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Remarks by Mukelani Dimba at OGP’s UNGA72 High Level Event

Placing the daily needs and concerns of your people at the forefront of your OGP innovations

Good afternoon honoured guests, colleagues, and friends of OGP.

We meet here today under the theme: “How open government can help renew democracy and rebuild citizens’ trust?, while the theme of this year’s UN General Assembly is: “Focusing on People: Striving for Peace and a Decent Life for all on a Sustainable Planet”.

Both these themes speak directly to my own motivation for being part of the OGP community. I was born in Apartheid South Africa, at the time when the Apartheid regime was at its most brutal. The Apartheid system is a key reference point for me in thinking through what governance is, what it should be and what it should not be.

Apartheid government could never be further removed from open government. It was a system of government that operated in total secrecy. It was mysterious, controlling, feared and savage. It was omnipotent, all-seeing but unseen and not to be spoken of.

When the liberation movement defeated Apartheid the vision was for a government that would be chosen by the people and its sole role was would be to cater for the needs of the people and it would be accountable for its actions.

While Apartheid governments were loathed and feared, the new government was going to enjoy the trust of the people.

At the first democratic elections in South Africa in 1994, I was only 17 and did not qualify to vote. I tried my luck, alas, I was caught out by electoral officials.

However that vision of what a government should be, remained with me for the rest of my life and influenced my career choices.

Open governance is not only good in and of itself, but it finds real meaning in how it fundamentally changes the nature and process of service delivery to those most in need of government support for their survival and dignity.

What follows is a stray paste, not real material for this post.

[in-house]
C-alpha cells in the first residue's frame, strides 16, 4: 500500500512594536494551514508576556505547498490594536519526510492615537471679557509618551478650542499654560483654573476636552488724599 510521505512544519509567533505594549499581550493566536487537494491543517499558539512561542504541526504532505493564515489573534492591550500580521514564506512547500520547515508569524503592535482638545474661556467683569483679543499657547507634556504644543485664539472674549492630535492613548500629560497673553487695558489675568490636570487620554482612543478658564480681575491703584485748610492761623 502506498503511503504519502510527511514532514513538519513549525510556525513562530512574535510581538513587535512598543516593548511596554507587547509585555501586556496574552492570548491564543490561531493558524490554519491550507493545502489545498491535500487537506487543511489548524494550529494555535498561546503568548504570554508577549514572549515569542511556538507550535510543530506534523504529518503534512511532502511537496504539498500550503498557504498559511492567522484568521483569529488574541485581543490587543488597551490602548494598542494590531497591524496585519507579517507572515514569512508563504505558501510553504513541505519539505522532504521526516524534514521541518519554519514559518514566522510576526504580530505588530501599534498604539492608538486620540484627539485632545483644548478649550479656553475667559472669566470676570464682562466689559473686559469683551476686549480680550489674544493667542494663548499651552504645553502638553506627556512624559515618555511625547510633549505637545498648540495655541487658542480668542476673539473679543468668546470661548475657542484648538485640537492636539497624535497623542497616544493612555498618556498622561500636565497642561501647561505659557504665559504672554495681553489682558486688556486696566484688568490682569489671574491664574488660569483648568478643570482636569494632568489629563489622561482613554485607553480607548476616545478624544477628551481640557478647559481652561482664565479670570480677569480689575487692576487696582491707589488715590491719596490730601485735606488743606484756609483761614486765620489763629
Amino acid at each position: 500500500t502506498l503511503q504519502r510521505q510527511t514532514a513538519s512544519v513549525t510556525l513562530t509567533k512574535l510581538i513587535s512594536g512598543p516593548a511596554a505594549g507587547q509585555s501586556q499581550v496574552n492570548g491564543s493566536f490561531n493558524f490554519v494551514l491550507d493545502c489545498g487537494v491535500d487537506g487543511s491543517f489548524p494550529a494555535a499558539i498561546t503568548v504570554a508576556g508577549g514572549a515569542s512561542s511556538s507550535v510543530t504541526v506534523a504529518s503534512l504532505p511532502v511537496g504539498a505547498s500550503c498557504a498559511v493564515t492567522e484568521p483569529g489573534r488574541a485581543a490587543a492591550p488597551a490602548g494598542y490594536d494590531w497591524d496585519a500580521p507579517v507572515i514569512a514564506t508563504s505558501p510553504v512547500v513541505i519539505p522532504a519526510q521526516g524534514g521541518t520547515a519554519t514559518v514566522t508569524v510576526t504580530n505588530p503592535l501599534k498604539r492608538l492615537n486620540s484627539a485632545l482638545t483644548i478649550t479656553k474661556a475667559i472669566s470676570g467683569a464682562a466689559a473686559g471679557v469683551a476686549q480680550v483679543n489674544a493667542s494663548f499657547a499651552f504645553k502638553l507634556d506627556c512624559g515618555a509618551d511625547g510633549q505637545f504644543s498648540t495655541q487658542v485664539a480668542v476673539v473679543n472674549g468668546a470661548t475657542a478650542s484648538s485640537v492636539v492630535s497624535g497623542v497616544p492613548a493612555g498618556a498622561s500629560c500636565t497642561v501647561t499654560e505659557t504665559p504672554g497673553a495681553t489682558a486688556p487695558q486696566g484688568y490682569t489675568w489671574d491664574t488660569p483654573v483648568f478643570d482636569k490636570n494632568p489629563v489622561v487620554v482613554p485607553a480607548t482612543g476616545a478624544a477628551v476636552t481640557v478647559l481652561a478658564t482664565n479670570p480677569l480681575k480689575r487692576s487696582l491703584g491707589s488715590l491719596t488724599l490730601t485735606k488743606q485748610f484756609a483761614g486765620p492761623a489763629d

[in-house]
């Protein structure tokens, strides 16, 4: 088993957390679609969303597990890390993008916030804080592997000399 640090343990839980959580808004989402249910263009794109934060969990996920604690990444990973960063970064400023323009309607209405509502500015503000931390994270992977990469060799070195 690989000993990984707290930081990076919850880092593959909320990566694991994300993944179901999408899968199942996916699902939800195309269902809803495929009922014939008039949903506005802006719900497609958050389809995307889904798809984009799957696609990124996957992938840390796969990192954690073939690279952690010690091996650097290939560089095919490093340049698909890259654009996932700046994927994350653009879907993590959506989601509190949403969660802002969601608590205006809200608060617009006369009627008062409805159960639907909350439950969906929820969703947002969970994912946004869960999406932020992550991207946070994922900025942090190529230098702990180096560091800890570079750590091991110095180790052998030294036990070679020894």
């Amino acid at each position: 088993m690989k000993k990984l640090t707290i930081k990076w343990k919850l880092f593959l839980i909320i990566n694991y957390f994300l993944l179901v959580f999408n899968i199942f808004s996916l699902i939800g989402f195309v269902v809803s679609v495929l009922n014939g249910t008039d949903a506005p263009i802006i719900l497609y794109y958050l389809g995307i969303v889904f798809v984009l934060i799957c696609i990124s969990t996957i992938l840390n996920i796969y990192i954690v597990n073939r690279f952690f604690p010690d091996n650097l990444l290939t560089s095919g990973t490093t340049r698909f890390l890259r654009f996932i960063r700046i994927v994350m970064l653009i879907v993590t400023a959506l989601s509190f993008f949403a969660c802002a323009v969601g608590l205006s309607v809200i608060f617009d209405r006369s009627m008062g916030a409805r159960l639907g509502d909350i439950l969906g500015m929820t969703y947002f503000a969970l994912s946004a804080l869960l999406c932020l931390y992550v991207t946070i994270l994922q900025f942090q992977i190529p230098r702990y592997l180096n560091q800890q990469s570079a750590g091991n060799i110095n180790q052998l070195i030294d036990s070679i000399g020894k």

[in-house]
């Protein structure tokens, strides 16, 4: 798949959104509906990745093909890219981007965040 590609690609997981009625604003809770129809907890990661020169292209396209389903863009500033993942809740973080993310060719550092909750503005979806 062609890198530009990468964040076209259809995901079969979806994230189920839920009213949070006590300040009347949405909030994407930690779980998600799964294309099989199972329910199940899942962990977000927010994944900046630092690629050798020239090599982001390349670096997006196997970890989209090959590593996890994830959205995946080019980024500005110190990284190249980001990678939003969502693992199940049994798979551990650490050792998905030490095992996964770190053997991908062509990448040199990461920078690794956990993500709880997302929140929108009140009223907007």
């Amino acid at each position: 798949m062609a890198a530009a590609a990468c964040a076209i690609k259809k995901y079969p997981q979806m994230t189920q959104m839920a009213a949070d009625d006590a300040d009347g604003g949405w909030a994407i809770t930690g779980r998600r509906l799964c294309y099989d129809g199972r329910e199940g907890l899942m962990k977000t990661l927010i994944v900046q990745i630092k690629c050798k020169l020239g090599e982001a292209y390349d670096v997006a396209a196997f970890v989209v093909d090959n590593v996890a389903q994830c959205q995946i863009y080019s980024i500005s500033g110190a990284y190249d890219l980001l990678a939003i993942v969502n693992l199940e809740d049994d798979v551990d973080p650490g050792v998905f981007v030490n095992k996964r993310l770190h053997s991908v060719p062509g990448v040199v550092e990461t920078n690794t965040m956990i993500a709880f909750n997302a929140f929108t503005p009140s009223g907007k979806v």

As co-chairs, the government of Georgia and I, intend to “encourage OGP member countries to link the OGP to the Sustainable Development agenda by encouraging the development of national action plan commitments that relate to realisation of better outcomes in governance, access to justice & socio-economic rights.”

I appeal to OGP countries to: “place the daily needs and concerns of your people at the forefront of your OGP innovations”.  

The Strategic Refresh identified public services as a promising area in which OGP can help deliver reforms that make a direct difference in people’s lives and offer direct opportunities to participate in government.

Citizens can bring an unprecedented scale of eyes, ears and voices that can facilitate honest delivery of public services and help monitor the allocation of public resources. Governments can invite and enable a sharpened focus on real issues with real and concrete outcomes for people. This creates more appetite for participation by citizens and builds more trust in government.

We see this, for example, in some OGP commitments such as the one in the Seoul (Subnational OGP project): In Seoul citizen trust in public water supply and quality increased – and tap water consumption went up with 20% – after the government began publishing accurate up-to-date information about the quality of the water being delivered to homes.

There are a number of these good examples, but they are few and far in between. It is clear that we have a huge task ahead of us to make OGP the great enabler of efforts aimed at meeting ordinary people’s needs.

When Nelson Mandela addressed the UN General Assembly for the first time as the first democratically-elected president of South Africa, he said:

“…the society we seek to create must be a people-centred society. All its institutions and its resources must be dedicated to the pursuit of a better life for all our citizens. That better life must mean an end to poverty, to joblessness, homelessness and the despair that comes of deprivation. This is an end in itself because the happiness of the human being must, in any society, be an end in itself.”

What Mandela said at the UN twenty-three years ago, still holds today and can be said to the OGP.

I thank you.

Mukelani Dimba
19 September 2017